Heat-shock genes have been posited to make a special contribution to evolvability . The capacity of their products—molecular chaperones—for conformation-specific recognition of diverse client proteins has led to their involvement in diverse regulatory processes and their assignment to diverse structural roles. Importantly, molecular chaperones may transiently suppress conformational mutations in client proteins, thereby protecting such variation from selection under routine conditions, but exposing it during stress . TEs have likewise been posited to make a special contribution to evolvability . They are the most widespread and effective of natural mutagens, can redistribute genetic material throughout the genome, and form the recombinational substrate for much gene duplication, retroposition, and creation of hybrid genes. Here we show that these two components of evolvability intersect: heat-shock genes as a class are distinctively prone to the integration of at least one TE, the P element, and that, accordingly, the expression of heat-shock genes may evolve distinctively from the rest of the genome.
Materials and Methods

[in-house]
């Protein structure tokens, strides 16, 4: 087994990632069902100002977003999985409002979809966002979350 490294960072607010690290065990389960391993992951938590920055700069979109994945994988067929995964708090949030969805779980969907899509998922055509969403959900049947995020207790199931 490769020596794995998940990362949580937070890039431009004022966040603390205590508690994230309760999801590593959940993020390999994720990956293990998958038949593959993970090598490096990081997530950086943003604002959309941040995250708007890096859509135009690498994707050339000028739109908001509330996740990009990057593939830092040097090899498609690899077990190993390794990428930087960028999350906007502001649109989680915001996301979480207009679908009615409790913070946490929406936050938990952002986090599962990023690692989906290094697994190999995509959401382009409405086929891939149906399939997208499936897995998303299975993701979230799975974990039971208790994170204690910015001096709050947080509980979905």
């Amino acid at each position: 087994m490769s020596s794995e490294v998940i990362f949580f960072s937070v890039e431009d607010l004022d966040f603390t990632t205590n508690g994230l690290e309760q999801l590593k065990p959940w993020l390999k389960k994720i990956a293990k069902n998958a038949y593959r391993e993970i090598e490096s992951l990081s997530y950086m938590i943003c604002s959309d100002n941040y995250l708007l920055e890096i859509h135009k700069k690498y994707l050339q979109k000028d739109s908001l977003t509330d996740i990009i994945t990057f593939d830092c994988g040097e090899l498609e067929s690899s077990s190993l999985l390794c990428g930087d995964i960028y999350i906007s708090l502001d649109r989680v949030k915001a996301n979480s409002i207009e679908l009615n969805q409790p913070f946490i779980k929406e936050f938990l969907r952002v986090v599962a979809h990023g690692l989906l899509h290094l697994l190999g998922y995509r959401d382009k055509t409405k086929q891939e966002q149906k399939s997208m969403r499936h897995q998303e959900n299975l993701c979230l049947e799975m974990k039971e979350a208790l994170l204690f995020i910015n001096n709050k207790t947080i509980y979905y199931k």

The Drosophila stocks used in this survey were derived from wild-caught flies and were maintained as isofemale lines with the exception of F32, F51, and F52. Flies were from 51 different worldwide locations (Figure 1), plus a reference strain. Most lines were obtained from Dr. Jean David (Centre Nationale de la Recherche Scientifique, France), and have been the subject of previous investigations [77–80]. In addition, strains F01 (14021-0231.21), F02 (14021-0231.22), F03 (14021-0231.23), F04 (14021-0231.25), and F05 (14021-0231.26) were obtained from the Drosophila Species Stock Center, Tucson, Arizona, whose reference numbers are in parentheses. The reference strain (F06: y1; cn1 bw1 sp1), “the Celera strain,” was the strain whose genome has been sequenced . This strain is free of P elements [26,80]. Strain F32 was provided by Dr. Michael Rose (University of California, Irvine) and is one of the “base” or control strains used in his studies of laboratory evolution . Strains F51 and F52 were from the north- and south-facing slopes, respectively, of “Evolution Canyon” (Lower Nahal Oren, Israel) . Additional strains and origins include: F49, Dr. Arne Mooers (Simon Fraser University, Canada); F48 and F50, Jennifer Shirriffs (La Trobe University, Australia); and F53 and F54, Dr. Masayoshi Watada (Ehime University, Japan) [83,84]. All live flies were reared on a yeast, cornmeal, molasses, and agar medium at 25 °C.